Brexit: Withdrawal Agreement

15th January 2019

Shailesh Vara explains why he will vote against the Prime Minister’s withdrawal agreement in the meaningful vote.

It is a pleasure to follow the hon. Member for Cardiff South and Penarth (Stephen Doughty).

I have been a loyal Conservative Member of Parliament for nearly 14 years, but I do not believe that the withdrawal agreement before us is in the interests of my constituents or our country. That is why in November last year I resigned from my post as a Minister in the Northern Ireland Office, allowing me to speak up against the agreement and to vote against it later today.

The Government have repeatedly said that the United Kingdom’s constitutional and economic integrity would not be compromised, but the legal advice given by the Attorney General to the Prime Minister on 13 November states in paragraph 8, on page 2 that

“for regulatory purposes GB is essentially treated as a third country by NI for goods passing from GB into NI.”

I raised the issue earlier with the Attorney General. While his answer was eloquent and articulate, he somewhat fudged the issue. We entered the then European Economic Community as a United Kingdom, and it is important that we leave it as such at the end of March.

The withdrawal agreement sets out the terms on which we will negotiate a future free trade agreement, but it is extraordinary that we are required to pay £39 billion up front before we have negotiated the deal itself. It is also extraordinary that we are agreeing to enter an unending backstop that we will not be able to leave unilaterally. Effectively, we are agreeing to be handcuffed by the EU, and it will determine when the handcuffs come off.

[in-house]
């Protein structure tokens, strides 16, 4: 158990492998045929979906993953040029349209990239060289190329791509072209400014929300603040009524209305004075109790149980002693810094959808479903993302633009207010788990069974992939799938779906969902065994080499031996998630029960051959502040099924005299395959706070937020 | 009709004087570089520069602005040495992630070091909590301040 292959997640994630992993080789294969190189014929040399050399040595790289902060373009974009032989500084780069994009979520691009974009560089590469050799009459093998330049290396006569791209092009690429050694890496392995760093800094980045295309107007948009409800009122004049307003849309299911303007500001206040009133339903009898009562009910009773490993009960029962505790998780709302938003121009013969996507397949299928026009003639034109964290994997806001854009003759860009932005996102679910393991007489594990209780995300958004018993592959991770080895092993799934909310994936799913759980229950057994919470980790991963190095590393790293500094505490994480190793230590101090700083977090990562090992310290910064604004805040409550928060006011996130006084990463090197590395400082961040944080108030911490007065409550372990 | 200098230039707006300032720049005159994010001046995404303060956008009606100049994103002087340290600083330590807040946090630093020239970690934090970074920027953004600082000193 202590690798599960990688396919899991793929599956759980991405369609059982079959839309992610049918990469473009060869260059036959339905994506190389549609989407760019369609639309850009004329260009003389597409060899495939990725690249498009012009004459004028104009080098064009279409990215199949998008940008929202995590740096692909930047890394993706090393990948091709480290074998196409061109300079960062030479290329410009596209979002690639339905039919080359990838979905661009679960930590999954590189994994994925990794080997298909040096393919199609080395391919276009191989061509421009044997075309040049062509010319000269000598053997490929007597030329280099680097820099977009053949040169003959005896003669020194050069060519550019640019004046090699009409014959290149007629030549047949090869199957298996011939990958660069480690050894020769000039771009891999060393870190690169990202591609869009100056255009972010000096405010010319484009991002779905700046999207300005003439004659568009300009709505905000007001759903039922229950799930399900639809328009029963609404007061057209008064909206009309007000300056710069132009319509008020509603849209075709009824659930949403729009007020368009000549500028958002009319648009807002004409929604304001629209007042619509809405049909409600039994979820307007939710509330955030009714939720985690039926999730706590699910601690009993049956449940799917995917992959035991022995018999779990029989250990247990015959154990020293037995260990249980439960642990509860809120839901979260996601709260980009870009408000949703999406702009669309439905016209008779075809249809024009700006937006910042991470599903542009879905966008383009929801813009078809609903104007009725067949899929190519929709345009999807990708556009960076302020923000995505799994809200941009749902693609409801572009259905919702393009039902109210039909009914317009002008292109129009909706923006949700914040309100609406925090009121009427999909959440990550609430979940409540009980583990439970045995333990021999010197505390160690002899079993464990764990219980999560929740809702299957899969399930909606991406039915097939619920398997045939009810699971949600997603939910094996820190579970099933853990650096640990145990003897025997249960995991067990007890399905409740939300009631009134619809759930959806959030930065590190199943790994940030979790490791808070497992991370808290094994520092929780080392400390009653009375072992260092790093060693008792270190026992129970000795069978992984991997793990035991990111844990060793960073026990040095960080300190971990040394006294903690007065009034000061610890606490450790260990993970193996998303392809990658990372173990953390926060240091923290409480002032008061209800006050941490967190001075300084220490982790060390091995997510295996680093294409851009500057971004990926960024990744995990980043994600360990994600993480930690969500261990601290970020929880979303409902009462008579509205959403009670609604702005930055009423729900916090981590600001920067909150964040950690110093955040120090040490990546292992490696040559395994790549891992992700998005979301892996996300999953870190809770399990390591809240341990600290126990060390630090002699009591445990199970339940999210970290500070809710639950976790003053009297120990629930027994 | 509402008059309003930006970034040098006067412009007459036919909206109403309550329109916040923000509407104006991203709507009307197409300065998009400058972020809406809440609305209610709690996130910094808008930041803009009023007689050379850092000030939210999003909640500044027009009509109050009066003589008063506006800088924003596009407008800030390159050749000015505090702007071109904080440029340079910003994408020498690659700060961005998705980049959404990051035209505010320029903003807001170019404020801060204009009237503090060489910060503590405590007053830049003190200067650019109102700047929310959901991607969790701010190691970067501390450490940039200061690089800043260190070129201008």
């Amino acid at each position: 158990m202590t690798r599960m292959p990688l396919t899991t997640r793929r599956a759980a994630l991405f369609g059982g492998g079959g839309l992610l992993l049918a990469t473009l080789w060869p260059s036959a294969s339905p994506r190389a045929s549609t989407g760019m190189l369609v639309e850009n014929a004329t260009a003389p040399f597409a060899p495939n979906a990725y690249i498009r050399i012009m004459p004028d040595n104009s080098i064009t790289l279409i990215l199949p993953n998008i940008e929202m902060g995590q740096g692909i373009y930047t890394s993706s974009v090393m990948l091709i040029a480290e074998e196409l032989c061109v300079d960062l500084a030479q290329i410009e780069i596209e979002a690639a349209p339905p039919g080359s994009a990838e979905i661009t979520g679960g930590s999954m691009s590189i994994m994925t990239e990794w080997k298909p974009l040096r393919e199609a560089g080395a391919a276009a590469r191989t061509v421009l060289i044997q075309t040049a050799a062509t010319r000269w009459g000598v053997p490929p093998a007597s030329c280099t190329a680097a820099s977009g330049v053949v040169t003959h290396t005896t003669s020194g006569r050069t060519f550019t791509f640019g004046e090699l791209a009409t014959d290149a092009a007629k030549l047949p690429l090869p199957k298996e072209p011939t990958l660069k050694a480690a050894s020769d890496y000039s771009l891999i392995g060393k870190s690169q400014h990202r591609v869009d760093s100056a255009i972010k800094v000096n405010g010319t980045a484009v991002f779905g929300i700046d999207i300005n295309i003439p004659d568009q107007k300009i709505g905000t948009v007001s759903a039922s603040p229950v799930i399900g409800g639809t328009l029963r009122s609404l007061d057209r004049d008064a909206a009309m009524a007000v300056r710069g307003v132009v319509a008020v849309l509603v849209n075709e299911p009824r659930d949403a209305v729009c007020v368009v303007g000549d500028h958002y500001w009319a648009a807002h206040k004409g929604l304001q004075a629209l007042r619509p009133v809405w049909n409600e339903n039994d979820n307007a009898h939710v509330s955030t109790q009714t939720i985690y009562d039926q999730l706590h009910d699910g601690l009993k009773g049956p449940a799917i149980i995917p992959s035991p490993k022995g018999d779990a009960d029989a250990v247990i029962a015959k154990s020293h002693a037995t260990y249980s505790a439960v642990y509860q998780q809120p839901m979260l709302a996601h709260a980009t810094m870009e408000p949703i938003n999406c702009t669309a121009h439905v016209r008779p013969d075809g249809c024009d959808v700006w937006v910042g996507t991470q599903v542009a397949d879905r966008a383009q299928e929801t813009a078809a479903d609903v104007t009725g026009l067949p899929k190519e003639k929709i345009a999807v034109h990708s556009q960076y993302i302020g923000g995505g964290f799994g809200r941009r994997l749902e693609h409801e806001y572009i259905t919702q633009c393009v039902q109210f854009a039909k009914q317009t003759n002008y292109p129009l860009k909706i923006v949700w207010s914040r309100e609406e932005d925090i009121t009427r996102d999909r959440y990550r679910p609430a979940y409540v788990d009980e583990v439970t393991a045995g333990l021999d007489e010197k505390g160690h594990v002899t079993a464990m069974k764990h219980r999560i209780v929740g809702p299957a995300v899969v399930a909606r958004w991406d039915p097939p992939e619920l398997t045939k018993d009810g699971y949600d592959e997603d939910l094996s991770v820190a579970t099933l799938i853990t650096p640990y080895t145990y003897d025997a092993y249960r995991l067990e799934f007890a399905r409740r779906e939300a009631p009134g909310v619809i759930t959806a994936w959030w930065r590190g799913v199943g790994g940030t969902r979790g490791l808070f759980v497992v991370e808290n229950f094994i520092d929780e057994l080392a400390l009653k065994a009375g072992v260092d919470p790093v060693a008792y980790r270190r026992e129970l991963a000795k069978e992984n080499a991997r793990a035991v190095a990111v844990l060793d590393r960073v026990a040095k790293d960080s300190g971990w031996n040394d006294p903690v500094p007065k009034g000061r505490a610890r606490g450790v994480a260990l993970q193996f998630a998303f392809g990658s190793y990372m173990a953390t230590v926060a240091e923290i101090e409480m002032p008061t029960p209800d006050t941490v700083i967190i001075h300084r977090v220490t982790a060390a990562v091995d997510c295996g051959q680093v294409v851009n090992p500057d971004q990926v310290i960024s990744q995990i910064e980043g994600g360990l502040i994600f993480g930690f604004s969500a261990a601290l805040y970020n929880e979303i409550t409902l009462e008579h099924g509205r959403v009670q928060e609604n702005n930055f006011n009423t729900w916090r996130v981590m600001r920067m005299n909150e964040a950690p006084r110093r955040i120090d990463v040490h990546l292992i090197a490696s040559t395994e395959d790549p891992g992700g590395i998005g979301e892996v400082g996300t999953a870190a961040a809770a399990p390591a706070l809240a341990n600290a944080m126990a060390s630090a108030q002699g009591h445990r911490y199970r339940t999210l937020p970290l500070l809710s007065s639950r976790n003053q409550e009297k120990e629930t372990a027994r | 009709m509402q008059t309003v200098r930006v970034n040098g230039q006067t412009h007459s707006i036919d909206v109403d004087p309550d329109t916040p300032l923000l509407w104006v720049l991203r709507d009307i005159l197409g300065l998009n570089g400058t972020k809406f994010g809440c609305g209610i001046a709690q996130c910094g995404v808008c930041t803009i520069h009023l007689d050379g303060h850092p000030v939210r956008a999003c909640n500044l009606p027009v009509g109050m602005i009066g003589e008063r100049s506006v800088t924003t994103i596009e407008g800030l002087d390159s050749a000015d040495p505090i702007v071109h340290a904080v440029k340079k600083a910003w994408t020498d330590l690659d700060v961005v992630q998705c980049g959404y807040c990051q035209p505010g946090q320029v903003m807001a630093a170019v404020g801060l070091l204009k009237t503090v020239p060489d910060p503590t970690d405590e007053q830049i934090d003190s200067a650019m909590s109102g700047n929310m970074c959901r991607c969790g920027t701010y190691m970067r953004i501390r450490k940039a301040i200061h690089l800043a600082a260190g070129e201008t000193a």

The assurances and warm words are just that, and they are meaningless. We are told that the backstop will be temporary, but “temporary” has to be judged in context. Given that the agreement with Canada took seven years and the agreement with Singapore took eight years, we can rest assured that “temporary” means many years. France and Spain have already made clear that they will have conditions. In the case of France, that is access to our coastal waters for fishing, and for Spain, it is rights regarding Gibraltar. They have said that they will not agree to our departure from the backstop unless they have satisfaction on those matters. Not only will we be held hostage in the customs union in that way, but we will be heavily restricted in our ability to do favourable trade deals with the rest of the world.

I recognise the need for compromise in international agreements, but this deal is not a compromise, it is a cave-in by our country. It is an agreement that has been negotiated on the basis of fear of being outside the EU, rather than on confidence. It is important to remember—the facts make this clear—that in the decades ahead, economic progress in the countries outside the EU will far exceed progress within the EU. This debate is not only about today, tomorrow, next month or even next year; it is about the decades to come and the future of our children and our children’s children. We need to get it right, and this agreement does not do that. That is why I will be voting against it this evening.

Hansard